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Good-Bye Monsanto

Pamela Smith
By  Pamela Smith , Crops Technology Editor
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Hold on to your Monsanto swag because the company name is disappearing after being purchased by Bayer, Image by Gregg Hillyer

Bayer’s purchase of Monsanto is being called the biggest agribusiness acquisition of all time. But, the $63 billion transaction also closes out a corporate name that will be forever etched in agricultural history.

The company likes to start its official timeline when agriculture became a focus after divestiture from Pharmacia in 2002, but its roots run much deeper.

John F. Queeny founded the company in 1901 in St. Louis to produce saccharine at one-sixth the cost of sugar. He named the company after his wife, Olga Monsanto Queeny. Their son, Edward Queeny, brought agriculture to the portfolio in the 1940s with an insecticide called Santobane. Ventures into fertilizer followed.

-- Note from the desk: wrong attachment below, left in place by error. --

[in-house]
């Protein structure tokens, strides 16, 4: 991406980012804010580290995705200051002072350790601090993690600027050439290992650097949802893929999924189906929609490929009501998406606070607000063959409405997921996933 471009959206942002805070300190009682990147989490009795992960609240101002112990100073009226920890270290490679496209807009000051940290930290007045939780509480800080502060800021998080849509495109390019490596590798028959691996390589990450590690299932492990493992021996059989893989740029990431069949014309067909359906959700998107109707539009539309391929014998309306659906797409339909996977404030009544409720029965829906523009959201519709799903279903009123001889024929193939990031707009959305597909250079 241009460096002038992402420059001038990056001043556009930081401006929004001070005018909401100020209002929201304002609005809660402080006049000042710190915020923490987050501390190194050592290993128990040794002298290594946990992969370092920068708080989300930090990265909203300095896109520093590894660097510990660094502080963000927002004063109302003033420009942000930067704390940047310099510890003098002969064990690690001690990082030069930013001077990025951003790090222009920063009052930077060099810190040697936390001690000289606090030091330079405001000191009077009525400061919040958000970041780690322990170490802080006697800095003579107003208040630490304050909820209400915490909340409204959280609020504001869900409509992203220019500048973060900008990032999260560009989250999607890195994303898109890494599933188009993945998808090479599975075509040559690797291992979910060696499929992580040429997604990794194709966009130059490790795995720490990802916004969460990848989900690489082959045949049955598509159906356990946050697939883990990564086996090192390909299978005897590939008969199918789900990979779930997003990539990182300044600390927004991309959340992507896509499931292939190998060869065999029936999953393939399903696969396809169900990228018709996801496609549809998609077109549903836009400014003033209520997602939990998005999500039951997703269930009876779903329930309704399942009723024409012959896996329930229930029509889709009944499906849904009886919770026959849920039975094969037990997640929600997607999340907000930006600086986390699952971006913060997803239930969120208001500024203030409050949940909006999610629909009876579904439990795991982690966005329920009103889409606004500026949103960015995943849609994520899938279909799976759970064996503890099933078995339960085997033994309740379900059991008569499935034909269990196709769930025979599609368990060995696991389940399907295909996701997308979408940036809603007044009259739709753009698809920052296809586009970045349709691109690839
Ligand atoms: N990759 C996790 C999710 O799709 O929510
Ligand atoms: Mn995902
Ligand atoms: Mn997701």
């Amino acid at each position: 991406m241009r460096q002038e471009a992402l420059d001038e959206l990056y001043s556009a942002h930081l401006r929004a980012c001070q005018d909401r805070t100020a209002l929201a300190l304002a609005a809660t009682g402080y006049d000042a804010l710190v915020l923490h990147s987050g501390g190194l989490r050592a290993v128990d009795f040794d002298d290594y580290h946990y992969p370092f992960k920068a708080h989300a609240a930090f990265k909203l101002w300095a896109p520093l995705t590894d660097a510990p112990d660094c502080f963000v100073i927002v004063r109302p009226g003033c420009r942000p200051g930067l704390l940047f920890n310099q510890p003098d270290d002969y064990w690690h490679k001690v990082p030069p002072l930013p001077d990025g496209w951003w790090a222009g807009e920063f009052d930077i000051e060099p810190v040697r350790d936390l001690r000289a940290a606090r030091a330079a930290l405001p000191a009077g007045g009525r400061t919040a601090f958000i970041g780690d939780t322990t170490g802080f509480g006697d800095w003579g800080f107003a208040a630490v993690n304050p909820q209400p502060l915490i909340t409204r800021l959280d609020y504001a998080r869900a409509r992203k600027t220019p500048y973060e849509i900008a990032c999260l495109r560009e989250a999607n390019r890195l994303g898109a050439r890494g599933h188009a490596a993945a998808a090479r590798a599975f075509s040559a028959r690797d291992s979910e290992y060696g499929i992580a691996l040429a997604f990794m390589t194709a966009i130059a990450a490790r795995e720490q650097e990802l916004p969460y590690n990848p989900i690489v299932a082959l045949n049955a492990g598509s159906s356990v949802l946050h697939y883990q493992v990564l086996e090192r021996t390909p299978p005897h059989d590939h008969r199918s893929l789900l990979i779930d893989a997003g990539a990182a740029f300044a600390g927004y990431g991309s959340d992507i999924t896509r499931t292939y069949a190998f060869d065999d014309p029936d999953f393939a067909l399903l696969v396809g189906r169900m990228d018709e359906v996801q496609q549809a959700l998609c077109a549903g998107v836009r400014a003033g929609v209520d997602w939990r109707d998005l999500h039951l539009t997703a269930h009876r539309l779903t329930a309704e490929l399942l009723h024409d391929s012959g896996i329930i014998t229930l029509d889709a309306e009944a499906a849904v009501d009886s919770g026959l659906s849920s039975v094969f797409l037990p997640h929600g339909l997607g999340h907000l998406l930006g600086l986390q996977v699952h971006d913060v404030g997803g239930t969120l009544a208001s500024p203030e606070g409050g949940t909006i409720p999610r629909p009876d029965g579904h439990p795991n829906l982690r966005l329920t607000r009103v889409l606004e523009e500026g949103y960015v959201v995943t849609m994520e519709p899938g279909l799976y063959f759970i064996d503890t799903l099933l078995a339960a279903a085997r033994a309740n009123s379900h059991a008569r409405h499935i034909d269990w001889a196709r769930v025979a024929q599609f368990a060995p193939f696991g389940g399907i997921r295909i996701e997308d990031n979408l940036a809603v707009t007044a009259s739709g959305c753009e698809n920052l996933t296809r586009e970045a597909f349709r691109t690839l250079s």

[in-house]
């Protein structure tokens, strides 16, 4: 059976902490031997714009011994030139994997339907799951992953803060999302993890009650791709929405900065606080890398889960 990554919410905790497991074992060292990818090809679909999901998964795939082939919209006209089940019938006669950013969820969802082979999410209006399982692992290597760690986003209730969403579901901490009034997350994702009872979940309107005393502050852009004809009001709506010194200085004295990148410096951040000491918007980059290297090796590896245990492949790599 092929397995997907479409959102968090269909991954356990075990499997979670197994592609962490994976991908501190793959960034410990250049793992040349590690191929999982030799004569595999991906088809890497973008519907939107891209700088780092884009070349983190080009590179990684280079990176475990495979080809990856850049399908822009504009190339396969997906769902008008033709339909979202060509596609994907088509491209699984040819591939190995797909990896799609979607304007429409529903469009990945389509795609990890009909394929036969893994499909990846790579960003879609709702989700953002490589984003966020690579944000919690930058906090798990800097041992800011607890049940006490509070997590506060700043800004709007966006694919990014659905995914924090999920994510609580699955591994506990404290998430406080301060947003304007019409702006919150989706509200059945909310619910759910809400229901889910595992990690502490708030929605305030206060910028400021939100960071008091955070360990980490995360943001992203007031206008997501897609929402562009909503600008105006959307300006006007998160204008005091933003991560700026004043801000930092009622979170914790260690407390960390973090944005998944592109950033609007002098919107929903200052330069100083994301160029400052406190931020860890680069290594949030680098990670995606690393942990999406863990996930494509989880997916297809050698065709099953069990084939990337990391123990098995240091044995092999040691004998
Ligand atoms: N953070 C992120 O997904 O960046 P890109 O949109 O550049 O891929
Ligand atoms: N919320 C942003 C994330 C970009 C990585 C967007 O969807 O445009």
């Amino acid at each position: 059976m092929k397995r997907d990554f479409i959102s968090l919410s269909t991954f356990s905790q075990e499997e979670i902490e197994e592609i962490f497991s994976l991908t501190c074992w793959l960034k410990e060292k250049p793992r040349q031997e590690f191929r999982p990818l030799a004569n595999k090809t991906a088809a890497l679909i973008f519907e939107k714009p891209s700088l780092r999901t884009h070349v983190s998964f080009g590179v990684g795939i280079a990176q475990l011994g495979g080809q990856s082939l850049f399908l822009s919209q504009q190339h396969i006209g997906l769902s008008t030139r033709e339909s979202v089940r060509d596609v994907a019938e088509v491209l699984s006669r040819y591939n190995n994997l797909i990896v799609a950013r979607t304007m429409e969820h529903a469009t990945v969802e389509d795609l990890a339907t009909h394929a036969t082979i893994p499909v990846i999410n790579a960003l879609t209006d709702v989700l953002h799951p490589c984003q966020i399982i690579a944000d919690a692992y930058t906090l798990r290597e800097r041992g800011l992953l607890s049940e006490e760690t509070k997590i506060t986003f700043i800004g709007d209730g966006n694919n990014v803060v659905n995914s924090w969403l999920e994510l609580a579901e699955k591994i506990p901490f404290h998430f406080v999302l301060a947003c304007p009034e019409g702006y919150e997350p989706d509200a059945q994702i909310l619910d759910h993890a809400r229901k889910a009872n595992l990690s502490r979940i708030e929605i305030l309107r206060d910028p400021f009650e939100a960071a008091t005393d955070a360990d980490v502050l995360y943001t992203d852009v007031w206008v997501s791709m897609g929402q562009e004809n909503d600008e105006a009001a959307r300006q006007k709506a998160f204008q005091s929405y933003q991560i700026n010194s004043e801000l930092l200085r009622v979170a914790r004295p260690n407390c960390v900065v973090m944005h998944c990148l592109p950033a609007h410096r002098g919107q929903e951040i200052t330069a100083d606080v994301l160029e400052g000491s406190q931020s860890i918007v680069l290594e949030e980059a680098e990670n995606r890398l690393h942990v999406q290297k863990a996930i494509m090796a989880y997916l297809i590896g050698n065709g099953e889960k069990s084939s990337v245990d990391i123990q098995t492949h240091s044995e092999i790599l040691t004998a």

Still, it was John Franz’s discovery of the glyphosate molecule in 1970 and the journey into genetic engineering in the 1980s that shaped this company.

Bold acquisitions of firms such as Holden Foundation Seeds, Asgrow, DeKalb Genetics Corp. and Delta and Pine Land Co. combined with genetic genius and fierce marketing to build Monsanto to the seeds and traits powerhouse we know today.

Bayer gave up a lot to seal the deal--spinning off more than $9 billion in assets to BASF. Bayer and Monsanto remain stand-alone competitors and won’t start knitting together until those BASF deals are finalized.

Meanwhile, farmer customers from both companies should not expect any immediate disruptions in service this season, Bayer executive Liam Condon explains. “We’re placing huge emphasis on continuity for our customers.”

And, the company will be called Bayer.

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Pamela Smith

Pamela Smith
Connect with Pamela: